“I just had my AC1, no, AC something….oh, what’s it called”. It’s that 3 month test that does not lie; I think it needs to be below 7. I don’t know what that means, but I am concerned because my doctor says it was high. Can you help me?”
…said one of my patients to me in exasperation. He was more confused at the end of his explanation than he began and he is not alone. People living with diabetes are constantly tracking their numbers and aiming for moving targets. Things get confusing and complicated, making it tempting to throw in the proverbial towel and give up any attempt at managing diabetes. Let us take a closer look at “the test that does not lie”.
So what is the A1C test? Here are some fast facts:
The A1C test is sometimes called the glycohemoglobin or hemoglobin A1C test. Glyco refers to sugar and hemoglobin is the oxygen carrying protein in red blood cells. It is an important tool which, along with your (finger-stick) blood sugar results, helps you and your health care provider monitor your progress over a 3-4 month window. Doctors use the A1C test to determine your risk factor for developing serious complications such as heart disease, eye disease, and foot infections which may result in amputation.
The A1C test does not fluctuate do to immediate changes in diet, exercise, or medications. Conversely, finger-stick test you perform at home is a snapshot of your blood sugar at that exact moment. The A1C is like a long-exposure photograph. Everyday blood sugars vary at different times of the day; eating, exercise, and medications cause your blood sugar levels to fluctuate throughout the day.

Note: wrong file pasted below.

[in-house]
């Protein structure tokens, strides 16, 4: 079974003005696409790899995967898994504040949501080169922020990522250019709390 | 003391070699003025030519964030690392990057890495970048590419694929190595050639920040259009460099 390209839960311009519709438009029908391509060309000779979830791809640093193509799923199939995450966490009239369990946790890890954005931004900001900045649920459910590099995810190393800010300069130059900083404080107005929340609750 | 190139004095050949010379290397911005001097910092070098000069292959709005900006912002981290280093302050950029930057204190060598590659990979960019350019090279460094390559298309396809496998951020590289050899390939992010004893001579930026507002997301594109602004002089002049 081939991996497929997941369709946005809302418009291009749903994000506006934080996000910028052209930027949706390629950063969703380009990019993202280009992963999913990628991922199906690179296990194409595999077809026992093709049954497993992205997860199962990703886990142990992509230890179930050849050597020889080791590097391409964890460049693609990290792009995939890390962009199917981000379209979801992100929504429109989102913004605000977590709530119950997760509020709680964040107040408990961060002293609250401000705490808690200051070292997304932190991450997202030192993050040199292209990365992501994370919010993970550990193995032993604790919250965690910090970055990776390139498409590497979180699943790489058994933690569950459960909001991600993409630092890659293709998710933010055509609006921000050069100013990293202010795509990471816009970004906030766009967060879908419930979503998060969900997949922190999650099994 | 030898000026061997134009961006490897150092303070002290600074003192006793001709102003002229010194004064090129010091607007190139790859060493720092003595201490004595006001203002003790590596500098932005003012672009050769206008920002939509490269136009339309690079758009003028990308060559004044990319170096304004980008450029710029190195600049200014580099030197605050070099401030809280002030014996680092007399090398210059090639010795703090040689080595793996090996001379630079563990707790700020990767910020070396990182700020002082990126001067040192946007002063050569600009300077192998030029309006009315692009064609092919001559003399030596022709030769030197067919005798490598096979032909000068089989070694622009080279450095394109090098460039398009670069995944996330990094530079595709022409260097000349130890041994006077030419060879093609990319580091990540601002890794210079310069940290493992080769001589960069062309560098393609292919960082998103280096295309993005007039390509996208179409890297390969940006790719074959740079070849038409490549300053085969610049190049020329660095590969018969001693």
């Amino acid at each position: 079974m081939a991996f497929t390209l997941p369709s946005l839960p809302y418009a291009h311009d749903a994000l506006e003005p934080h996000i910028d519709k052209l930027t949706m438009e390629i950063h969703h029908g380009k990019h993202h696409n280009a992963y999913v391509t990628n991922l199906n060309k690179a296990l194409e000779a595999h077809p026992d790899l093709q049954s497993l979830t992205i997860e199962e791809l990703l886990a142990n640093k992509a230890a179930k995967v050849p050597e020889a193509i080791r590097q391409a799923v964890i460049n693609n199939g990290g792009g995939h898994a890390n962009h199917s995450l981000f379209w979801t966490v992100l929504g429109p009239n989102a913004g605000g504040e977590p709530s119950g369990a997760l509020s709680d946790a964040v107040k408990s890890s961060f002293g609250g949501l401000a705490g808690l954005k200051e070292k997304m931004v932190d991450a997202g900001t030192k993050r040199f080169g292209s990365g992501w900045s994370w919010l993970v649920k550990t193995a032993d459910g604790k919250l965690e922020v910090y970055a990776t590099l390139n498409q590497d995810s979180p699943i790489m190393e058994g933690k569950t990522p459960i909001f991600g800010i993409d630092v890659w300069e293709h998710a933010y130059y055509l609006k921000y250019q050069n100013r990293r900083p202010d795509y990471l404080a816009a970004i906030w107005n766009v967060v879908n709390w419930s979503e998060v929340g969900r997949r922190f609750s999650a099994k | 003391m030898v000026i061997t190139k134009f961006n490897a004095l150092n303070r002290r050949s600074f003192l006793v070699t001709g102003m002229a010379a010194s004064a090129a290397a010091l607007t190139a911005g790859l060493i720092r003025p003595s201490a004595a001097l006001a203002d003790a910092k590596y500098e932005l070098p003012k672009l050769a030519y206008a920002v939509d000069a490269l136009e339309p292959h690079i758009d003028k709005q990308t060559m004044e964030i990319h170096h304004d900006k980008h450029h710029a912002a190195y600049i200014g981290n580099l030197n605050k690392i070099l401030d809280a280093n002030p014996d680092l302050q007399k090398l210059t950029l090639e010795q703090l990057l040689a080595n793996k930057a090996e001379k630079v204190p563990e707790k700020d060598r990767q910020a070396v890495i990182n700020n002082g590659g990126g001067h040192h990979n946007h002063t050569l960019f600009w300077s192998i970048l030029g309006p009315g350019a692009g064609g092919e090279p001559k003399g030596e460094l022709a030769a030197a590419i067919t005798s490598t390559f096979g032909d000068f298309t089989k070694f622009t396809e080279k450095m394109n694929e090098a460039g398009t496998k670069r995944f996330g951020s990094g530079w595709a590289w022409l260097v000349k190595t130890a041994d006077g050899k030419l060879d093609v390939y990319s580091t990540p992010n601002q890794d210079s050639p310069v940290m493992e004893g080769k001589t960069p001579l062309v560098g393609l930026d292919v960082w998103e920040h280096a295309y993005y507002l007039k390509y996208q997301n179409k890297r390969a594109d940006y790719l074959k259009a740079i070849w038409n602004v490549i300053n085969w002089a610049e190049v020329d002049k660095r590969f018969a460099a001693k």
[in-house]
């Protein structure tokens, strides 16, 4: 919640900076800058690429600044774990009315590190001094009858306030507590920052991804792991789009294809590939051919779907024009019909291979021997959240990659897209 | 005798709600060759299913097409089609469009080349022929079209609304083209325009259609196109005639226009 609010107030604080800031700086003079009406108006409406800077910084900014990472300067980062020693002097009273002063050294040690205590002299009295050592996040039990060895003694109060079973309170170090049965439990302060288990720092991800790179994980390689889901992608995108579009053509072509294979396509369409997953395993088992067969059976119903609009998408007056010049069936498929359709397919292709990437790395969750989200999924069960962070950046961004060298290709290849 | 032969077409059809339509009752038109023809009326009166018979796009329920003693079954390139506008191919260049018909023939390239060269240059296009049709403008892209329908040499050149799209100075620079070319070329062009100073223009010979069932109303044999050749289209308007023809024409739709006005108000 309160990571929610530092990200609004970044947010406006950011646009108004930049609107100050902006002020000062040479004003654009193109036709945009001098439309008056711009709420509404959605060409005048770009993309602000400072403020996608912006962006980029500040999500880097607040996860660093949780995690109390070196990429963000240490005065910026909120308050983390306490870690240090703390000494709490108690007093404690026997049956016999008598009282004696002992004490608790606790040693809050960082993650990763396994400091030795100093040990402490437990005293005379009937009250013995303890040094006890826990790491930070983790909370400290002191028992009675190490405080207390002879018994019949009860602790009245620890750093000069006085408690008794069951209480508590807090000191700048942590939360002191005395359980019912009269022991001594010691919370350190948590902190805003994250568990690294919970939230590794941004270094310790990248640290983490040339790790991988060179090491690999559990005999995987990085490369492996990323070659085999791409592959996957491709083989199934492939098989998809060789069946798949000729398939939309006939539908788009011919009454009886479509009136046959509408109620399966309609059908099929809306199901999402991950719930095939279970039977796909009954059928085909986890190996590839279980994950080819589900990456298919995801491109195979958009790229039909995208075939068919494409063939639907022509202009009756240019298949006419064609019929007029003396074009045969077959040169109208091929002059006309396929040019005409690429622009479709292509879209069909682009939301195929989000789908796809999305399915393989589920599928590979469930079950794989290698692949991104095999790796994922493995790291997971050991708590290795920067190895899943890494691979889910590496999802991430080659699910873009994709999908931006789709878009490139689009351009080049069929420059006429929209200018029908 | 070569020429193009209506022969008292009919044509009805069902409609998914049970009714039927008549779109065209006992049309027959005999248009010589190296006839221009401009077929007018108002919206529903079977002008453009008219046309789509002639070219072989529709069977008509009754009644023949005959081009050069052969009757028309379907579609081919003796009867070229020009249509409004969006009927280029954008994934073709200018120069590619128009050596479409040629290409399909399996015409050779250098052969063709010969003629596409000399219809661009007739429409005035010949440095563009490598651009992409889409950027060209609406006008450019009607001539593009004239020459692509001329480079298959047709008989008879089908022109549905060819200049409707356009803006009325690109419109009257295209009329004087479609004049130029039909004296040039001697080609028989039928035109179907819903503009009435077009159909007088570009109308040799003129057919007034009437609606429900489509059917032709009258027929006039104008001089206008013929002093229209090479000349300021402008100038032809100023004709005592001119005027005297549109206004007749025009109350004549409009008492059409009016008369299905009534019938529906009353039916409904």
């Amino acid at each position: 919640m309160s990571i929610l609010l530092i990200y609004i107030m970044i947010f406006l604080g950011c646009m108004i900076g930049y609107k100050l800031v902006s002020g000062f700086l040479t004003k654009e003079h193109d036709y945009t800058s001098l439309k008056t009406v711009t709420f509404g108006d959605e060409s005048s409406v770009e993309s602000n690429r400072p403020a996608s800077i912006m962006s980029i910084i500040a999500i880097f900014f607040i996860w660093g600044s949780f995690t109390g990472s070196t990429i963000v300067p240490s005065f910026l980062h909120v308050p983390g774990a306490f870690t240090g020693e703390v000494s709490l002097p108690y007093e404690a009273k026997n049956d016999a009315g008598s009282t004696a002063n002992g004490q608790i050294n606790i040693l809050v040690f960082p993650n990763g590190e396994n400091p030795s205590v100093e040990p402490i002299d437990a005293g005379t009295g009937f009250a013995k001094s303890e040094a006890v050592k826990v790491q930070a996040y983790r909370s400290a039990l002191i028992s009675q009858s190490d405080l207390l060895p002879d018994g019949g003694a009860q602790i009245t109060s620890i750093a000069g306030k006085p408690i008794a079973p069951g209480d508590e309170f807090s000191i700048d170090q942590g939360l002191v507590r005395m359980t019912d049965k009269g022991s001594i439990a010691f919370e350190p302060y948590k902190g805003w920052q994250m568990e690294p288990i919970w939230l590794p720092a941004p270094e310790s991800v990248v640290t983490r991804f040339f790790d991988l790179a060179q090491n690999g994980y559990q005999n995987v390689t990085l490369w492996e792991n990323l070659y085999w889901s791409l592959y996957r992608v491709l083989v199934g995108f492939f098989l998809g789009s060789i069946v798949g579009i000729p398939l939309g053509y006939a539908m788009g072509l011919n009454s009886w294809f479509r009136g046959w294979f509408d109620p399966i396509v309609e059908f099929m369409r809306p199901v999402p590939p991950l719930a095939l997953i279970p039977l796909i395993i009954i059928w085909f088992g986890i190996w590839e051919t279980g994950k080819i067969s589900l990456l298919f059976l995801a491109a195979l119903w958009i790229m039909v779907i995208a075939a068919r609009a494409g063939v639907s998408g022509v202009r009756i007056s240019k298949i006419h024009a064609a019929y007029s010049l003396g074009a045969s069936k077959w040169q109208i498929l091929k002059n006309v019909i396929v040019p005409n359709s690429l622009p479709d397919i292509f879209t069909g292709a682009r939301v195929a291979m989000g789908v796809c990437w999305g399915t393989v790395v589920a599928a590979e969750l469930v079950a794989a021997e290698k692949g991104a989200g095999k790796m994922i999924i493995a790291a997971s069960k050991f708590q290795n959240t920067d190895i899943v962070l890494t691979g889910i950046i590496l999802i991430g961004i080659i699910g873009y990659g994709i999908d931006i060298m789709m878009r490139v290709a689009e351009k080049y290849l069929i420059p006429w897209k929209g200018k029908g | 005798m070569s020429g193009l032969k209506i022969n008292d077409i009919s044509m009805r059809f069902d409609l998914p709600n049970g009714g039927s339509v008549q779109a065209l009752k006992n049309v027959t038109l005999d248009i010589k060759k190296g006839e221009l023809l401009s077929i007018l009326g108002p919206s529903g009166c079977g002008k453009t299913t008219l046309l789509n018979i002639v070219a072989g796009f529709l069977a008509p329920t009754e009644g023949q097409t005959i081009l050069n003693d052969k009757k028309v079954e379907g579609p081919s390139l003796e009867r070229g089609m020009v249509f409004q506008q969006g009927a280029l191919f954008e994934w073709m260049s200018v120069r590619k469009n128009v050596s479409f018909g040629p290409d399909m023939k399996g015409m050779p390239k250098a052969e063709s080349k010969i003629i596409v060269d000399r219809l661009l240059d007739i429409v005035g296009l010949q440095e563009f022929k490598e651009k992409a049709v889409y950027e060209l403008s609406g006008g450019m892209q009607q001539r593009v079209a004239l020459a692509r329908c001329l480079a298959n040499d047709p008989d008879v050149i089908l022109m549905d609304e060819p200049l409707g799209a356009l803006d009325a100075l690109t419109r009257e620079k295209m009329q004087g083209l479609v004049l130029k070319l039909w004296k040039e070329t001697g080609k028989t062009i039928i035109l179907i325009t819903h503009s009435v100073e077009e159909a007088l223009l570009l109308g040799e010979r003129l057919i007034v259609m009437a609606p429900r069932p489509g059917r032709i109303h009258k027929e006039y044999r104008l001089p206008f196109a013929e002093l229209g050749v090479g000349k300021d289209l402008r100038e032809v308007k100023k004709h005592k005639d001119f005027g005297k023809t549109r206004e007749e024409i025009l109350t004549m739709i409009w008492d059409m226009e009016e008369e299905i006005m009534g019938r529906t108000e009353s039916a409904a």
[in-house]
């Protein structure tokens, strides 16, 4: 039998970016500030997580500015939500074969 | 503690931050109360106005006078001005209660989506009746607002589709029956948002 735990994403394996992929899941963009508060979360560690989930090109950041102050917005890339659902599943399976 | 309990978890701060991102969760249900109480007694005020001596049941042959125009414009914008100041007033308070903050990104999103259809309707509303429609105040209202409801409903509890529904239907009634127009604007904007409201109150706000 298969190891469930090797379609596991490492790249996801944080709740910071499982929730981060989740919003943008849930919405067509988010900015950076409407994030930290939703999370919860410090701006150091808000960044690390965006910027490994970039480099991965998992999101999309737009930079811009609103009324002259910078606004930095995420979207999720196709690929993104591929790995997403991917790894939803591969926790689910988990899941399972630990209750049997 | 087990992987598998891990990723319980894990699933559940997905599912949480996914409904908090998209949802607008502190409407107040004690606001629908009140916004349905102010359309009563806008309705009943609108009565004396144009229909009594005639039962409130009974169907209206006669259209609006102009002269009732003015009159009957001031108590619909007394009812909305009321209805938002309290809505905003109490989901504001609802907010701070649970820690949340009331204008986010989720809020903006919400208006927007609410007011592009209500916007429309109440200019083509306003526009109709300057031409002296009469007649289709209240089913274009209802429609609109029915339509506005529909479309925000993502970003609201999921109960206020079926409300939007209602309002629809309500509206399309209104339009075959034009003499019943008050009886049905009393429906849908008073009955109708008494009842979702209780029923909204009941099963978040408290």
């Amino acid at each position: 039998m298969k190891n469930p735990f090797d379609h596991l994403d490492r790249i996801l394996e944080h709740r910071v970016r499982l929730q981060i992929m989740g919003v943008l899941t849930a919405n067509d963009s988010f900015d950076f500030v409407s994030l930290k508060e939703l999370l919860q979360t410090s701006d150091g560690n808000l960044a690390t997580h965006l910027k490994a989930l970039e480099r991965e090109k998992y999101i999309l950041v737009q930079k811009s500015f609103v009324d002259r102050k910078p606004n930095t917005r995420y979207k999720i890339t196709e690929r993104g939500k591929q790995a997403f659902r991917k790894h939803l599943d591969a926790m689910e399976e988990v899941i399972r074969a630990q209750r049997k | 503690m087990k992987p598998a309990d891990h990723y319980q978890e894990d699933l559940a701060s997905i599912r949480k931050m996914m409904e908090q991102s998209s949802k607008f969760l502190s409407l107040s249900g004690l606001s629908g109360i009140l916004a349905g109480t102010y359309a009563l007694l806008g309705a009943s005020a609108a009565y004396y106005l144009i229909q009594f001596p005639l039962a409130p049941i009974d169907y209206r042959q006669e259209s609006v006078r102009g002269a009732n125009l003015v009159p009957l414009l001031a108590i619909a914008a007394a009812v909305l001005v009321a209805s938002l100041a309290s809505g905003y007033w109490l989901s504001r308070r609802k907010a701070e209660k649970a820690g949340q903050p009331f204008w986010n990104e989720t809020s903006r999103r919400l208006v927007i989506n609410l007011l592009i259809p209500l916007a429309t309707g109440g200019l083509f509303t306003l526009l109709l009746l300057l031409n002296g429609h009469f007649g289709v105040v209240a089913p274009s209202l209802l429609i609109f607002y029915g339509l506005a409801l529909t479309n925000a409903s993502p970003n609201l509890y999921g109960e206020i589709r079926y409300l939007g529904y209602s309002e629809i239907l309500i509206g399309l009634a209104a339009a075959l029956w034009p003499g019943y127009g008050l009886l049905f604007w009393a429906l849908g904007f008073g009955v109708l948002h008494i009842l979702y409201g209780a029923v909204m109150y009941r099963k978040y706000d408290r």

The A1C test indicates the percentage of hemoglobin that is glycated (coated with sugar). On average 4-6% of hemoglobin are coated with sugar, the higher the blood sugar the thicker the sugar glaze. Red blood cells have a lifespan of 3-4 months. Older, glycated, cells are replaced by fresh red blood cells that are not glycated. This is why the A1C test is often called the test that does not lie: it focuses on your blood sugar levels for the entirety of the past 3 to 4 months.
What should your A1C be?
Health care providers are taking a more patient-centered approach when they look at targets such as A1C, blood pressure, and other lab values. Previously an A1C below 7% was the target for most people with diabetes. However, studies over the past 3-4 decades show targets should not be uniform, one-size-fits-all. Factors like age and life expectancy now play a major role in determining targets. Younger people with a long history of diabetic complications would benefit from a more aggressive treatment and strict targets than an older individual newly diagnosed with diabetes. Studies also show strict control in seniors increases their risk for hypoglycemia (low blood sugar).
The American Diabetes Association states A1C results between 4-5.6% indicate normal blood sugars; 5.7-6.4% indicate pre-diabetes and A1C results over 6.5% indicate diabetes.
So take charge today; get to know your A1C like you know your home address and get on the road to better health and better blood sugar control.